There is an abundance of scripture verses that point to environmental stewardship. Many of these passages are often overlooked, in part because it’s assumed that scripture almost exclusively speaks to the relationship between God and humans and not nature. However, ignoring what scripture says about God’s relationship with nature minimizes our understanding of our place within creation, which then makes us “blind to our own creatureliness and therefore not fully to reverence God as creator.” [Donald Miller, “The Biblical Basis For Ecology,” Brethren Life and Thought 24.1 (1979): 14.]

Genesis 1 and 2 are obvious starting places when looking for a biblical understanding of creation care. The creation story in Genesis 1 reveals that God created all of creation, including man and woman. When believers acknowledge that all the earth, including humankind, is the creation of God, we must conclude that all creation serves to reflect the glory of God. [M. Darrol Bryant, “The Modern Myth of Mastery and the Christian Doctrine of Creation: A Journey in Ecology and Creation Theology,” Dialogue & Alliance 9.2 (1995): 61.] Regardless of created order or humans’ position in creation, whether as the pinnacle of creation or its custodians, our first obligation as part of creation is to bring the Creator the glory he is due.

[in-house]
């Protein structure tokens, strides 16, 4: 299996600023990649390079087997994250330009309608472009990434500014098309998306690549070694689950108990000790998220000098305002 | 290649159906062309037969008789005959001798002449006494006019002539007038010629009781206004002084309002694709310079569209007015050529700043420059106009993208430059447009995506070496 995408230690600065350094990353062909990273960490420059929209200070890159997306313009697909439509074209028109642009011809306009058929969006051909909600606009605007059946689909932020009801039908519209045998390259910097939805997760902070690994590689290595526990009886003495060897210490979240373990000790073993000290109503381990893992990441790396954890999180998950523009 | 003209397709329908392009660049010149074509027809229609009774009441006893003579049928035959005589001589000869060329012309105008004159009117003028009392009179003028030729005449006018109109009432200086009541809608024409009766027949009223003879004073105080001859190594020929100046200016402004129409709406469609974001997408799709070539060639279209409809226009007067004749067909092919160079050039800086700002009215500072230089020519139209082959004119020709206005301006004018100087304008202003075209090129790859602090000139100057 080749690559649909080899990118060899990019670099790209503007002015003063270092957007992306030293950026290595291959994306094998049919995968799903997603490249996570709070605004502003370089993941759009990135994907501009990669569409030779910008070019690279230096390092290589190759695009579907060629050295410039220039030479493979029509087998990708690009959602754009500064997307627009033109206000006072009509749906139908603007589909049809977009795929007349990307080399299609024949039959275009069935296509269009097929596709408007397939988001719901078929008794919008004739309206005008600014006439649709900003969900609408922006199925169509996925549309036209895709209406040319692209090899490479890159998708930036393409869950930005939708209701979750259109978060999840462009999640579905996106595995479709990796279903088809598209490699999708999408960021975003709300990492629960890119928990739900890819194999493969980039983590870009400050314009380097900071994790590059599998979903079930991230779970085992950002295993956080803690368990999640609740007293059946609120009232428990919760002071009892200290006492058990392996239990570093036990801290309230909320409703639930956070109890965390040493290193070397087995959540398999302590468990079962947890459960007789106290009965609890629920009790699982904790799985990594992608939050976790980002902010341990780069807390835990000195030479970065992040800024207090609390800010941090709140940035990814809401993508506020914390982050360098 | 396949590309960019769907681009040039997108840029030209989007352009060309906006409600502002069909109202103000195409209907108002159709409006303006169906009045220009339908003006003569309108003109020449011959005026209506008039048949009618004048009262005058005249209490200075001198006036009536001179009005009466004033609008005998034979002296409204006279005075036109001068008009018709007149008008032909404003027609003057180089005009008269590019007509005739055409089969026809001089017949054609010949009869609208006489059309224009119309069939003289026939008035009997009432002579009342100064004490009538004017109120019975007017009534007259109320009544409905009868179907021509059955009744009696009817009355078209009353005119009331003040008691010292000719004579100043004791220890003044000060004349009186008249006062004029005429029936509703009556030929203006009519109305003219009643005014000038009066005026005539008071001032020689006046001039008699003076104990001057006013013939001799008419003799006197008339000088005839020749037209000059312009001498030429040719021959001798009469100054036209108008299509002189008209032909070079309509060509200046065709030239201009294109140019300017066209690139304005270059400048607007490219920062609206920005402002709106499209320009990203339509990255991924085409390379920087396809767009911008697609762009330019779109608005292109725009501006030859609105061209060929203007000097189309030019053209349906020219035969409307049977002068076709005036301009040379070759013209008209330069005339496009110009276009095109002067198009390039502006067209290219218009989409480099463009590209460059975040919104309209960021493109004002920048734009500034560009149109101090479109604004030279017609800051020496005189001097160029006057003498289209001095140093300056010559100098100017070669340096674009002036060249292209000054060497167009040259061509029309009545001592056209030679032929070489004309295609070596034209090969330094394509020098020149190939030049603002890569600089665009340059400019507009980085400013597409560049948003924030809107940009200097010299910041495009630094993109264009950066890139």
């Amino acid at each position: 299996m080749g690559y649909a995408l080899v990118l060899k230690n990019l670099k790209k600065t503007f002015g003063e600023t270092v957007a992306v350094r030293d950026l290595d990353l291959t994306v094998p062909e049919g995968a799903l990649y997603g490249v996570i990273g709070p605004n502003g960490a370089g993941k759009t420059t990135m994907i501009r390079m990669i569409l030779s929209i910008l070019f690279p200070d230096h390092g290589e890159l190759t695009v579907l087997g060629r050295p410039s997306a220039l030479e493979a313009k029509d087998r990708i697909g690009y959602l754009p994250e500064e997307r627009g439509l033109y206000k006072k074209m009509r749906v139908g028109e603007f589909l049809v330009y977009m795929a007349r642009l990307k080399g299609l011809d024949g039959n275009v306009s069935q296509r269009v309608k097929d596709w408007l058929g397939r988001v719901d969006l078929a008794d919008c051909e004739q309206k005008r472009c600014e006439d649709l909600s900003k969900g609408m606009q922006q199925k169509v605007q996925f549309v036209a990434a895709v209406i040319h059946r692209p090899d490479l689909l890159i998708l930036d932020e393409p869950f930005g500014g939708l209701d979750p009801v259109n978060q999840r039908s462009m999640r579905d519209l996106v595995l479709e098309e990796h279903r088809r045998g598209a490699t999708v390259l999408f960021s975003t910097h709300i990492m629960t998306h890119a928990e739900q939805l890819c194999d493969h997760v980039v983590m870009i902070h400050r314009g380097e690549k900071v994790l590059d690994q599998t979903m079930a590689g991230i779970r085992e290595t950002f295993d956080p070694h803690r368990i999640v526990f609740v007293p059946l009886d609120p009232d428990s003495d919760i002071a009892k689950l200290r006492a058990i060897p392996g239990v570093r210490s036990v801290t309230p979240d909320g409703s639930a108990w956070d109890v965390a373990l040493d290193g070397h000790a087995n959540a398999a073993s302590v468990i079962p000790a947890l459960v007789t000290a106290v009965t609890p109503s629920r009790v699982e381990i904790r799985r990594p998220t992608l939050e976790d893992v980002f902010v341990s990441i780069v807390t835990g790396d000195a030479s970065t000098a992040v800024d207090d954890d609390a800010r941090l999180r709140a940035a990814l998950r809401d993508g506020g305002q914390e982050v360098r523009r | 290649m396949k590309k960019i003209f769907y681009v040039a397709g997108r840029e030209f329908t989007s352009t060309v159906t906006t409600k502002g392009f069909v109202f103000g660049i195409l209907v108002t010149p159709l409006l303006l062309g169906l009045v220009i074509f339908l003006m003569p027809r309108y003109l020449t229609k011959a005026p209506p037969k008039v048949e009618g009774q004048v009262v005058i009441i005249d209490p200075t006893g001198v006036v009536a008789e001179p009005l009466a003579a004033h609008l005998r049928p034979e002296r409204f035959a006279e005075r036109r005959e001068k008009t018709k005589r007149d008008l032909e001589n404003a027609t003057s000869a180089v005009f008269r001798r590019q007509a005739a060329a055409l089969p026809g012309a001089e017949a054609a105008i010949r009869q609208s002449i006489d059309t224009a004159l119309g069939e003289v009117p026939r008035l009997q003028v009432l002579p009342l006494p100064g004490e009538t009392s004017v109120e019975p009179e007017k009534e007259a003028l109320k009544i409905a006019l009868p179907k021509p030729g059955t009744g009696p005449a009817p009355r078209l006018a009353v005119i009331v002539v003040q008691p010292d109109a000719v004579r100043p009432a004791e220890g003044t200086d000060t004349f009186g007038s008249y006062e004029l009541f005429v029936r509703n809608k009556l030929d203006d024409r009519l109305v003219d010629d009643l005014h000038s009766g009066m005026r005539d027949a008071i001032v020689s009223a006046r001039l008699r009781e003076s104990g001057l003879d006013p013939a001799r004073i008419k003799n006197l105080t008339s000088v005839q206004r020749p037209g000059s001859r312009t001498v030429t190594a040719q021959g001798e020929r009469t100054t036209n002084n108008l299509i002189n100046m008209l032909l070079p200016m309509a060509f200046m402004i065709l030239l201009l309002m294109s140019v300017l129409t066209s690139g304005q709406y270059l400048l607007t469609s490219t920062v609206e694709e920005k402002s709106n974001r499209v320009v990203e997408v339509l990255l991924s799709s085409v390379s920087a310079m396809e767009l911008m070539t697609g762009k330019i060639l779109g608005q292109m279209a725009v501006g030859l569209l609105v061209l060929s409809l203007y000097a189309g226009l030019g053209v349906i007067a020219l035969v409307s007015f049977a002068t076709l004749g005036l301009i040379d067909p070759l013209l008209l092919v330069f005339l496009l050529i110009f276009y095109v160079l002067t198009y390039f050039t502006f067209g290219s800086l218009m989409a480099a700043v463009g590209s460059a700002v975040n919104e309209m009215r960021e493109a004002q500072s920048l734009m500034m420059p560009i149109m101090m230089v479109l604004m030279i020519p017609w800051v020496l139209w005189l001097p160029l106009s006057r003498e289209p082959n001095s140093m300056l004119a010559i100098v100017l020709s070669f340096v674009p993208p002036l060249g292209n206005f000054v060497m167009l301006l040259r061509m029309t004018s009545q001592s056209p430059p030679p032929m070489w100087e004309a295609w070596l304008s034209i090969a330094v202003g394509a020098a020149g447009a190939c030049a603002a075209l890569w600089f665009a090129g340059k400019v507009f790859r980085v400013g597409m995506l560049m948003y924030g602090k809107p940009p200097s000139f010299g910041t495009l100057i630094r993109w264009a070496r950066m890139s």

In Genesis 1:28, God tells Adam and Eve, “Be fruitful and increase in number; fill the earth and subdue it.” The word for “subdue” in this text does not authorize humans to do whatever they want with creation. A full understanding of Genesis 1:28 comes when it is tied to Genesis 2:15, “The LORD God took the man and put him in the Garden of Eden to work it and take care of it.” When these verses are read together, subduing can be understood in the way God has dominion over creation, through cultivating and enriching, rather than simply depleting and polluting. [Donald Miller, “The Biblical Basis for Ecology,” 15.]

Humankind is the only part of creation created in the image of God, but this does not give us the exclusive ability to bring God glory. If we authentically believe “the earth is the Lord’s” (Psalm 24:1) and God created it out of a profound sense of divine love, we must remember that we are not the only part of creation capable of bringing God glory. In fact, being created in God’s image gives humankind the unique ability to recognize and respect the sacredness of all of God’s creation. [Dee Carter, “Unholy Alliances: Religion, Science, and Environment,” Zygon 36.2, (2001): 369.]